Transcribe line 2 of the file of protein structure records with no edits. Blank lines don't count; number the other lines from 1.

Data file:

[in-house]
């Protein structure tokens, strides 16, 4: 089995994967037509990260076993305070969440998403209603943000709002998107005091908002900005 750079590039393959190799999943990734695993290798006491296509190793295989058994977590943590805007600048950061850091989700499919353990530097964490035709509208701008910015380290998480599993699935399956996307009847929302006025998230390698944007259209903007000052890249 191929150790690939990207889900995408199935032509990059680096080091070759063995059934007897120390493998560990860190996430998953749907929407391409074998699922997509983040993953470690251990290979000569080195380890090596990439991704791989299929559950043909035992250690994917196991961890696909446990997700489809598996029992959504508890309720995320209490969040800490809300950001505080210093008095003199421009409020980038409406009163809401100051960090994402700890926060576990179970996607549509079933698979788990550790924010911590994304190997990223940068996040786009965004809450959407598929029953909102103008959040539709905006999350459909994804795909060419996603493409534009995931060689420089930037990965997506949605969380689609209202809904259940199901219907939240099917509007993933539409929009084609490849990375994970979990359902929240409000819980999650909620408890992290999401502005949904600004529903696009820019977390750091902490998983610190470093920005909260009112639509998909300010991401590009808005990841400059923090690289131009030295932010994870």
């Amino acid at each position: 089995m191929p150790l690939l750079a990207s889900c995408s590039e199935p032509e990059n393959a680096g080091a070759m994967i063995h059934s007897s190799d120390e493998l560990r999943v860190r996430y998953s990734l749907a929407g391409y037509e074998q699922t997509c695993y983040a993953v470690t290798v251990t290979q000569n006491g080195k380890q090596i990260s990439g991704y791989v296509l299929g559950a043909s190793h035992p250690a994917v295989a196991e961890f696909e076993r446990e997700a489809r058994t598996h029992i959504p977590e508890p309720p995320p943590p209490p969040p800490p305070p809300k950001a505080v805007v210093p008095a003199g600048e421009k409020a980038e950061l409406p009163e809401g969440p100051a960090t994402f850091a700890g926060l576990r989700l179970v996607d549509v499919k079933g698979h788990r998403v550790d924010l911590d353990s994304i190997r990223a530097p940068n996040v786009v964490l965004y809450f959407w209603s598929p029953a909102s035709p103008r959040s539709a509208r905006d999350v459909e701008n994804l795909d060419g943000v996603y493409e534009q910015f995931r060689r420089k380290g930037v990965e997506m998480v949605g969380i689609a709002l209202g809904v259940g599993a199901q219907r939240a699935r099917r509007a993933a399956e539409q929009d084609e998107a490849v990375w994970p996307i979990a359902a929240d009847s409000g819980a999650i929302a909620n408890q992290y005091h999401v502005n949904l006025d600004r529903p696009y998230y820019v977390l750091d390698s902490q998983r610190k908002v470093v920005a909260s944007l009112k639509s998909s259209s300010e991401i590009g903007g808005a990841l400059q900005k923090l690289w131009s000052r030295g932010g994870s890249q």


């Protein structure tokens, strides 16, 4: 089995994967037509990260076993305070969440998403209603943000709002998107005091908002900005 750079590039393959190799999943990734695993290798006491296509190793295989058994977590943590805007600048950061850091989700499919353990530097964490035709509208701008910015380290998480599993699935399956996307009847929302006025998230390698944007259209903007000052890249 191929150790690939990207889900995408199935032509990059680096080091070759063995059934007897120390493998560990860190996430998953749907929407391409074998699922997509983040993953470690251990290979000569080195380890090596990439991704791989299929559950043909035992250690994917196991961890696909446990997700489809598996029992959504508890309720995320209490969040800490809300950001505080210093008095003199421009409020980038409406009163809401100051960090994402700890926060576990179970996607549509079933698979788990550790924010911590994304190997990223940068996040786009965004809450959407598929029953909102103008959040539709905006999350459909994804795909060419996603493409534009995931060689420089930037990965997506949605969380689609209202809904259940199901219907939240099917509007993933539409929009084609490849990375994970979990359902929240409000819980999650909620408890992290999401502005949904600004529903696009820019977390750091902490998983610190470093920005909260009112639509998909300010991401590009808005990841400059923090690289131009030295932010994870």